In his March 30 speech on energy at Georgetown University, President Obama declared that “there are no quick fixes” with regard to the country’s energy policy, and noted that huge amounts of the nation’s wealth and petroleum consumption are directly tied to transportation.
While the President’s acknowledgment of this reality is a step in the right direction, any energy independence vision must include marshaling the power of local governments to address a fundamental issue: our unsustainable dependence on the auto-based economy.
Our cities and towns are a key component of addressing climate change, and this must be matched by serious and forward-thinking urban planning. It is encouraging to witness President Obama stress the importance of a reduction of reliance on fossil fuels, but an increased reliance on biofuels, domestic oil drilling and natural gas must also be coupled with better growth policies and empowerment of localities to build more energy independent communities.
It is certainly heartening that the president recognizes the need to reduce greenhouse gas emissions, but the issue of land use and an informed growth policy in our communities must be included if we are to truly become energy independent. Our energy policy should also address the root of the issue – the fact that we are continuing to build our communities in ways that demand the reliance on foreign oil. But across the nation, local solutions are working towards oil independence. We’re seeing more and more well-planned communities that are walkable, and that incorporate mass transit or biking, allowing for more transportation choices and a higher quality of life.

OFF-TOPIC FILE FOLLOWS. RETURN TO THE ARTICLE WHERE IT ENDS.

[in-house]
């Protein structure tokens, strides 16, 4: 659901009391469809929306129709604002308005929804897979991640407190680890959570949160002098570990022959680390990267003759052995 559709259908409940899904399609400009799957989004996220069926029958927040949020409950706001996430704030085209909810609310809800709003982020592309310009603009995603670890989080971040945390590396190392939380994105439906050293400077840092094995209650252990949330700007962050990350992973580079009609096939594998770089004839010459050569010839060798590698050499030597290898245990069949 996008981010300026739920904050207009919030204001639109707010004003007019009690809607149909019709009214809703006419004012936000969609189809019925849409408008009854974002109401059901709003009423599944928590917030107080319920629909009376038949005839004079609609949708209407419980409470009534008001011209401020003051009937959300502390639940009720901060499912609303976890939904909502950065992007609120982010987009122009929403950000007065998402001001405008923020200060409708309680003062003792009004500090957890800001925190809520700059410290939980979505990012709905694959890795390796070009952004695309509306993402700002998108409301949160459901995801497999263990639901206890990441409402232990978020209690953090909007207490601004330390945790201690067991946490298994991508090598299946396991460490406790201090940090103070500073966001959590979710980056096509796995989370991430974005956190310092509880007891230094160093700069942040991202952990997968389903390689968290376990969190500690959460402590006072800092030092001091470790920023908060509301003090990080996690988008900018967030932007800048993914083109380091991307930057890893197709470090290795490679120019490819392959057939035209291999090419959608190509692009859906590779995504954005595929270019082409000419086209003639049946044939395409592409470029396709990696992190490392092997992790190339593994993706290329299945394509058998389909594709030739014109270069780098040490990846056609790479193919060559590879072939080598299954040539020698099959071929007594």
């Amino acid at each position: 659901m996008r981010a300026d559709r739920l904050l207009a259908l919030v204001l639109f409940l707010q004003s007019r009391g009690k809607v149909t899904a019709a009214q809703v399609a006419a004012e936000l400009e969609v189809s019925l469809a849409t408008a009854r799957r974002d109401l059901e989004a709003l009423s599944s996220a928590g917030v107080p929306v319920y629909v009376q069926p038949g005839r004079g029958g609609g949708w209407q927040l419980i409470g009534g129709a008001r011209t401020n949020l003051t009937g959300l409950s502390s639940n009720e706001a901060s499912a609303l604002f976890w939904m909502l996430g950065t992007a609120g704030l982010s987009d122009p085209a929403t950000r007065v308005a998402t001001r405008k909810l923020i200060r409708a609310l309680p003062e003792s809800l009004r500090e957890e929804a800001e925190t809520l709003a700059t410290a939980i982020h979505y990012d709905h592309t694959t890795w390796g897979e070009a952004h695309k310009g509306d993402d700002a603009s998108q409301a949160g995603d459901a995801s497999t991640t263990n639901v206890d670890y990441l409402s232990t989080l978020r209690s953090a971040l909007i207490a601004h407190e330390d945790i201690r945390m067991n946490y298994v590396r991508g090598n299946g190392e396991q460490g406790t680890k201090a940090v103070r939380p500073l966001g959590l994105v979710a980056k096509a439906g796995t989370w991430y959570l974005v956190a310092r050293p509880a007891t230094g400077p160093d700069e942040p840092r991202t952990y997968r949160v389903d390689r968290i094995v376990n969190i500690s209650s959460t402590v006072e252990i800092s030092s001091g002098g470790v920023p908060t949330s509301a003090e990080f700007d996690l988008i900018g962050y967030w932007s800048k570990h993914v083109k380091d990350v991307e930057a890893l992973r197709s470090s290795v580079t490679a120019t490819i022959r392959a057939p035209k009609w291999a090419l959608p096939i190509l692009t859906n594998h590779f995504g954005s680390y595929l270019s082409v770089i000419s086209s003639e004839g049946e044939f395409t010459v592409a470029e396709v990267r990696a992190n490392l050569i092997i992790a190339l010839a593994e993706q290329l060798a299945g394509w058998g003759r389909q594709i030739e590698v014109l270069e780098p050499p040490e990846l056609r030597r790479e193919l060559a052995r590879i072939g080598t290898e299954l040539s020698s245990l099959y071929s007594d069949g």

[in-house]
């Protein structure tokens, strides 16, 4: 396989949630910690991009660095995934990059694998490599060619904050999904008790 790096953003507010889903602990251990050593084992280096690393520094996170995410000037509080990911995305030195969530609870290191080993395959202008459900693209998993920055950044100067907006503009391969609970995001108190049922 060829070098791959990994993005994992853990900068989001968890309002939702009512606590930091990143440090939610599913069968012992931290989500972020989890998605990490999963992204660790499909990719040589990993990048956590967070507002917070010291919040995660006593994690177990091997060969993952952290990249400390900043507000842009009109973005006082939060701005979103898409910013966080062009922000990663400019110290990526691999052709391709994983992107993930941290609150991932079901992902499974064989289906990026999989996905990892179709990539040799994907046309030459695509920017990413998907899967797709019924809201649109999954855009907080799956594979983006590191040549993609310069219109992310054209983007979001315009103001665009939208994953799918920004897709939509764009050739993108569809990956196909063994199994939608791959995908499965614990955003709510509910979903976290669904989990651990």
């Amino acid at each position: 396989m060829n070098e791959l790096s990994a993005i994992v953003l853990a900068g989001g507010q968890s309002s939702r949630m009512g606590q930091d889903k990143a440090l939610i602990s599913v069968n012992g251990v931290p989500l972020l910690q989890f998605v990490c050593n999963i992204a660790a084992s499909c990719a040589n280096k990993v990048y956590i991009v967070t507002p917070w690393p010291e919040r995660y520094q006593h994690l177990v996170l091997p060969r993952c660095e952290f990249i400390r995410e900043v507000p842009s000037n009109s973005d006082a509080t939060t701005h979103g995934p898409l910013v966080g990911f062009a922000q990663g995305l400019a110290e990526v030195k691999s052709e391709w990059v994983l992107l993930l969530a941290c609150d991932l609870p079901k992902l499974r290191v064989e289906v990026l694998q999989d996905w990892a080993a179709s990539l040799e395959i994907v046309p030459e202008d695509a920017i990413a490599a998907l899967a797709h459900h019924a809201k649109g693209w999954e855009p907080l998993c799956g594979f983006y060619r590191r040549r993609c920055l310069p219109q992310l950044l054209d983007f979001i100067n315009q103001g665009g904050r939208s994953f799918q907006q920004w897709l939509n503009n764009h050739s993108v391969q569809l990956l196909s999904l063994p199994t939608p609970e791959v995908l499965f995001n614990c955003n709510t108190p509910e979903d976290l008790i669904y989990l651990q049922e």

- Portland, OR, is, not surprisingly, a prime example of a city that has lead the way on reducing greenhouse gas emissions through urban planning and alternative modes of transport. Portland has made a robust investment in clean transportation and bike paths, and the city estimates that these efforts have reduced the amount of car trips by an average of 65 million per year.
- The town of Rockville, MD, understands the importance of city planning and transit as well. King Farm, a high-density, mixed-use community, incorporates an innovative system of narrow streets, light rail, buses, and bike paths that link nearby parks, businesses, and schools.
- The state of North Carolina is also making the connection between cities and sustainability. In February 2011, legislation was passed to begin work on the Sustainable Communities Task Force, sponsored by State Senator Floyd B. McKissick and Representative Jennifer Weiss. The initiative will include provisions to help develop a sustainable practices scoring system for North Carolina municipalities and distribute $250,000 in grants to regional sustainability projects. The legislation’s overarching goal is to bring together local government officials, business leaders, and urban planners to address climate change through incorporating an integrated, planned approach to transit and housing at the neighborhood level.
President Obama’s energy perspective includes steps in the right direction. Substantial investments in clean energy like solar or wind power and retrofitting buildings to make them more energy and cost efficient are vital measures. However, local government solutions to our development patterns that keep us dependent on foreign oil must be a key part of any nationwide solution. Ambitious federal commitment to encourage a more sustainable approach like the Sustainable Communities Initiative and Livable Communities Act are steps in the right direction, but their future lies in question. A fresh, calculated approach to how we build our cities will be a crucial part of our efforts to address climate change and to sustain the vitality and vibrancy of our urban centers.
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